GPSU mum on gov’t wage hike

-GAWU condemns imposition

The Guyana Public Service Union (GPSU) has up to press time remained silent on the APNU+AFC government’s unilateral imposition of a hike in public service wages and salaries but the Guyana Agricultural and General Workers Union (GAWU) has condemned the action as “clear disrespect to [the] Constitution, laws and relevant ILO conventions which have long been ratified by [the] country.”

On Thursday Minister of State Joseph Harmon announced that government had made its final offer to the Guyana Public Service Union (GPSU). The offer which increases the monthly minimum wage from $55,555 to $60,000 and offers a 0.5% to 8% tiered increase has been christened “what the economy can afford.”

However for GAWU at least this rationale is insincere. According to a statement from the union on Saturday, “with more prudent spending and less extravagance and unnecessary expenditure much more could have been found to give the workers.”

The union argued that while Government has approved pay rises amounting to 28 per cent over three years to its workers, it still represents just a little over half of what the Cabinet members were accorded months after they assumed office.

“That magnificent increase also has to be taken together with the several benefits and superb allowances enjoyed, including the recently contracted Medical Insurance which has seen State officials enjoying treatment in exotic places like Ireland,” the statement added.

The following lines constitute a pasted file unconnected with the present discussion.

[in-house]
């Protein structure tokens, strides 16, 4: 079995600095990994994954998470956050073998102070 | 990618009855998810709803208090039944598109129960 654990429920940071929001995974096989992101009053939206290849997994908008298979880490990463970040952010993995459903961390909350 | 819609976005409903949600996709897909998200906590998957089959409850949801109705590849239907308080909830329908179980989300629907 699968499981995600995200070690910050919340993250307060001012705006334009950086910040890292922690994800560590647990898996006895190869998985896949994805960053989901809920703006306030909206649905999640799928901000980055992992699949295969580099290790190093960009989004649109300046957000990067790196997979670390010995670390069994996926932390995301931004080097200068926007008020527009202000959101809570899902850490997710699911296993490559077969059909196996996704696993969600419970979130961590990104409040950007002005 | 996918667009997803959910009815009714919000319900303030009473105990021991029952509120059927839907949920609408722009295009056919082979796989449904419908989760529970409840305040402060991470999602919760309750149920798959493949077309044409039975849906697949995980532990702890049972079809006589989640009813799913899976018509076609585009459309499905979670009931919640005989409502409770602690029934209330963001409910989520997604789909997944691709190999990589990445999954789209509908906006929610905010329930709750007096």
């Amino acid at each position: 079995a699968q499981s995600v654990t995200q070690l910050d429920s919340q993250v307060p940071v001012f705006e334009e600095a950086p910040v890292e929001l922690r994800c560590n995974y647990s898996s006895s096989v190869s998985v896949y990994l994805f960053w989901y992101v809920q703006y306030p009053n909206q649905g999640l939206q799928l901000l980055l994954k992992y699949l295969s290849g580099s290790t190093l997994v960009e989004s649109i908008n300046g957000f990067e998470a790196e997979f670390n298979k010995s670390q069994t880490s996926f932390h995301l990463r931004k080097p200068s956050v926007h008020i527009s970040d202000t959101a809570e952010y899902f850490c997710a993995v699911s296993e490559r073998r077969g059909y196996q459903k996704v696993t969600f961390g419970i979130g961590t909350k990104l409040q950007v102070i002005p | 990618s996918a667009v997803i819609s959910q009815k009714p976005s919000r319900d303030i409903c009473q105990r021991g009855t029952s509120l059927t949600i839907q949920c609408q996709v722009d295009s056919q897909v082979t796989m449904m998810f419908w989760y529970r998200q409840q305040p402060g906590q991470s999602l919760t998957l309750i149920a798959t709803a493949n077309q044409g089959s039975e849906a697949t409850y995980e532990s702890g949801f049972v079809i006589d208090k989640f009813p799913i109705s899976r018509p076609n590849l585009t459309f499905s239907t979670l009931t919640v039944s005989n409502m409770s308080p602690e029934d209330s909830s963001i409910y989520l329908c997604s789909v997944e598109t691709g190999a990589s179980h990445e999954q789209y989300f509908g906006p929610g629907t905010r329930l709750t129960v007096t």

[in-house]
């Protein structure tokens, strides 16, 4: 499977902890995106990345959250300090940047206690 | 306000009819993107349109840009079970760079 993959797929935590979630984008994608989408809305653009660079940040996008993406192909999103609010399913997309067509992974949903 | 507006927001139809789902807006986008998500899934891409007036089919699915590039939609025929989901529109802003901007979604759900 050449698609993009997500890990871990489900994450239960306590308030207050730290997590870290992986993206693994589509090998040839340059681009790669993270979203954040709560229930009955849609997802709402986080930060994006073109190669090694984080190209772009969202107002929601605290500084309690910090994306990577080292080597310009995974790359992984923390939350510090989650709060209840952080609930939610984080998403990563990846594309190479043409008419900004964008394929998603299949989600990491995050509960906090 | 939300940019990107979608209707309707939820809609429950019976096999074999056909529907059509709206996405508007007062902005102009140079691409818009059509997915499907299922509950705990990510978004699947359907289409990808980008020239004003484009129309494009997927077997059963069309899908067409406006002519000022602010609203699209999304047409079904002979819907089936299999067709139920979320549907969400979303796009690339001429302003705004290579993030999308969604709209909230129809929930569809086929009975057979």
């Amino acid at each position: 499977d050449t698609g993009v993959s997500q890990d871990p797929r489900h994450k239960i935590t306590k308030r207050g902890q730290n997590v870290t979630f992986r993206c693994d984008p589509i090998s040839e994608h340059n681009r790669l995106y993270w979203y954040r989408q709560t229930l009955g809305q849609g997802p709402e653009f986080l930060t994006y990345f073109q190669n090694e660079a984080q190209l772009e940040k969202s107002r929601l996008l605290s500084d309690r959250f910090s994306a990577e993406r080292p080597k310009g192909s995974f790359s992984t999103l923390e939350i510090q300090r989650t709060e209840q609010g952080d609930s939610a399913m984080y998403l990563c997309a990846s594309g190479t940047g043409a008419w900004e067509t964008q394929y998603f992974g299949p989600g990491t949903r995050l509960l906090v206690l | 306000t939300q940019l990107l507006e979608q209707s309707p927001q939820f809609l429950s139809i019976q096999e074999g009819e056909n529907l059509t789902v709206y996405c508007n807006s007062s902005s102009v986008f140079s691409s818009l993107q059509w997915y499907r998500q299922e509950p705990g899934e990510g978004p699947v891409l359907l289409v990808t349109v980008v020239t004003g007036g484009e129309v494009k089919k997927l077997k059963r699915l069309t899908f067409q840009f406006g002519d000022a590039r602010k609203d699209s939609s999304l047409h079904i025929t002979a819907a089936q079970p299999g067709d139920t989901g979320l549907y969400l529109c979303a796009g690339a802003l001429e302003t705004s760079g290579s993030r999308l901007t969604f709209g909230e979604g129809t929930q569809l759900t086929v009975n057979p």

Additionally the union questioned if monies spent on some of the more controversial government projects such as the “glorified drill square” (D’Urban Park) could not have been spent on “more substantial pay hikes” especially since workers must “contend with lesser disposable income and heavier burdens arising from the series of tax measures which have negatively impacted their and their family’s standard-of-living.”

GAWU also took aim at the negotiation process between GPSU and the government which it described as “mere theatrics meant to convey an impression of engagement.”

“The Government, despite its clear-as-day commitment to respect and observe Collective Bargaining in the public sector, has chosen to forcefully impose its will on public servants. The posture adopted smacks of clear disrespect to our Constitution, our laws and relevant ILO conventions which have long been ratified by our country. The Administration’s advisors need to tell those in charge that there is a Grievance Procedure which clearly sets out the modus operandi in cases of breakdown and deadlock at the bilateral level,” the statement stressed before noting that other unions including GAWU were not engaged.

In fact according to GAWU, sugar workers have not had an increase since 2014 and though they submitted their proposals to the GuySuCo several weeks ago they have received no response beyond  an acknowledgement even though clear timelines are set out in the Collective Labour Agreement.

“Our nation’s hardworking sugar workers remain left in the cold. They have suffered tremendously when account is taken of nominal and real declines in their income. If GuySuCo’s [recent] admission is taken into account, the workers between 2015 and 2016 has seen their earnings declining by not less than 20 per cent. This is a substantial decline in such a short period and one which has brought about tremendous hardship for them and their spouses and their children,” the union said.

As such GAWU has called on the administration to end this “discrimination” so that sugar workers can benefit “like the compatriots in other sectors of the State’s employ, from a reasonable pay rise which could be reached without further delay at the bargaining table.”

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